Marylanders fascinated with the news of the burglary at Democratic campaign headquarters at the Watergate in Washington, probably paid little attention to a routine weather story.
An Associated Press brief in The Sun June 20, 1972, reported: "Hurricane Agnes smashed the Florida panhandle with 80-mile-an-hour winds, heavy rains and raging seas yesterday, but its fury started to subside as it churned inland. At least 12 persons, five in Florida, were left dead in the wake of the 1972 hurricane season's first storm."
The storm, first identified June 16 as a tropical depression off the northeast coast of the Yucatan peninsula, reached hurricane status briefly, and killed seven as it passed over Cuba.
After hitting Florida, the storm's winds dropped back to tropical storm level as it moved in a northeasterly direction, the National Hurricane Center reported. The next day, as the storm veered toward Maryland, The Sun's weather prediction was not unusual or alarming.
"Rain heavy at times but tapering off this afternoon. Along the Atlantic coast resorts there will be rough seas and heavy surf with rain becoming heavy early today and tapering off to showers tonight."
On Thursday, June 22, the full force of "tropical storm" Agnes was unleashed not only on Maryland but the entire Eastern seaboard.
"At least 10 persons were reported dead or missing and thousands were forced from their homes as heavy rains caused widespread flooding through central parts of the state," reported The Evening Sun.
Midmorning on June 22, Mayor William Donald Schaefer, warned by officials that the 111-year-old dam at the bottom of Lake Roland was near the breaking point as waters 4 to 6 feet deep poured over the top, ordered the evacuation of the entire Jones Falls Valley.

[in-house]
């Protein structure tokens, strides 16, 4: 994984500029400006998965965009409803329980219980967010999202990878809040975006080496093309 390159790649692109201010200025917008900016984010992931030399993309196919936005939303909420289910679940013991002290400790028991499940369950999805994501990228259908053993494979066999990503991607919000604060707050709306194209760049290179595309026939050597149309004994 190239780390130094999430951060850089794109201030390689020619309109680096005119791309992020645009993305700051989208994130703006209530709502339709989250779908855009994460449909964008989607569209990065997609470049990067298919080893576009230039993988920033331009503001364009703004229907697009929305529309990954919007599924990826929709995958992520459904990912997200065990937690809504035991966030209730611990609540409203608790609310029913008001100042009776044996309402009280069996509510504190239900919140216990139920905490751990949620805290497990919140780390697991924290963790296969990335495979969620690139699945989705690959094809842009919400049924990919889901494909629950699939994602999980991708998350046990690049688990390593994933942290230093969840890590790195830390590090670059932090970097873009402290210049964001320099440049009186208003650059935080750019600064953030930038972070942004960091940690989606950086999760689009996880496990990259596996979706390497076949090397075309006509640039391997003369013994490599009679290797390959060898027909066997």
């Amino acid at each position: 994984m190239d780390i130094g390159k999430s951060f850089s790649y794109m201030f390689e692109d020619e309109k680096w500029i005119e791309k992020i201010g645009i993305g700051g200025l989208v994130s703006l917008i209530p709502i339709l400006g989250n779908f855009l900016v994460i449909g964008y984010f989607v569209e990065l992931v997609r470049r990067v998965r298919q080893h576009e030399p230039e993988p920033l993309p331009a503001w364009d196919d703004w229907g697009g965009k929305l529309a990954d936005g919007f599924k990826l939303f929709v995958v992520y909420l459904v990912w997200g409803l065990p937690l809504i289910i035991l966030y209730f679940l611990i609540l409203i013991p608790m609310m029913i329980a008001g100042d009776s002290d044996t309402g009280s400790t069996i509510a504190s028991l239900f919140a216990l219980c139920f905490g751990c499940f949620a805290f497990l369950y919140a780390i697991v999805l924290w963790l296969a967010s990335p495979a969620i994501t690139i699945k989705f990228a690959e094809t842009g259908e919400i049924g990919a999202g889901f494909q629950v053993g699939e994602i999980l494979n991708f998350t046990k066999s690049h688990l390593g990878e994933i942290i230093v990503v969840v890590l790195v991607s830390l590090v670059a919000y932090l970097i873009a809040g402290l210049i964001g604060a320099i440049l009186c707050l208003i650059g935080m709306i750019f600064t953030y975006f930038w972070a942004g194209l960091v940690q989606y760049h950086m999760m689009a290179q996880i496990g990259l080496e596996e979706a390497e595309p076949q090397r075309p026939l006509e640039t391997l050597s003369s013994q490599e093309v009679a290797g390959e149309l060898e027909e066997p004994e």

Officials feared that if the dam collapsed, a wall of water 10 to 12 high feet would roar down the valley into Baltimore. In the end, the dam held.
The Dulaney Valley Road bridge over the Loch Raven reservoir was closed as concrete at both ends of the bridge began to weaken and police feared its collapse.
Gov. Marvin Mandel authorized National Guard troops to aid flood victims throughout the state. Evacuations were ordered for Lansdowne, Villa Nova, Woodmoor, Lake Roland, Laurel, portions of Carroll County and Montgomery County; and for Savage, Marriottsville, Ellicott City, Clarksville and Elkridge in Howard County.
The Jones Falls Expressway was closed. Commuter rail service was suspended between Baltimore and Washington for several hours as through trains between Washington, New York and Boston were delayed several hours because of the heavy flooding.
In the city, the Gwynns Falls crested at 8 to 10 feet and inundated homes in low-lying areas between Milford Mill Road and Windsor Mill Road.
Telephone poles collapsed, disrupting telephone and power service throughout the metropolitan area.
Thousands of basements were flooded. Gas mains in Joppatowne and South Baltimore were broken by flooding waters, and the Harbor Tunnel was closed.
Three children, Andrew Shelton, 7 months, Lyla Shelton, 19 months, and Thomas Shelton, 3 1/2 years -- were found drowned in their mother's car at Ruxton and Falls roads, after being hit by powerful flood waters. Their mother, Carlotta Shelton, was swept from the car and later found at 6 a.m. in a nearby tree.
"She couldn't loosen the children from their car seats in time. She spent an hour sitting in a tree it was the only thing she could grab a hold of," said Deborah Boyd, a family friend.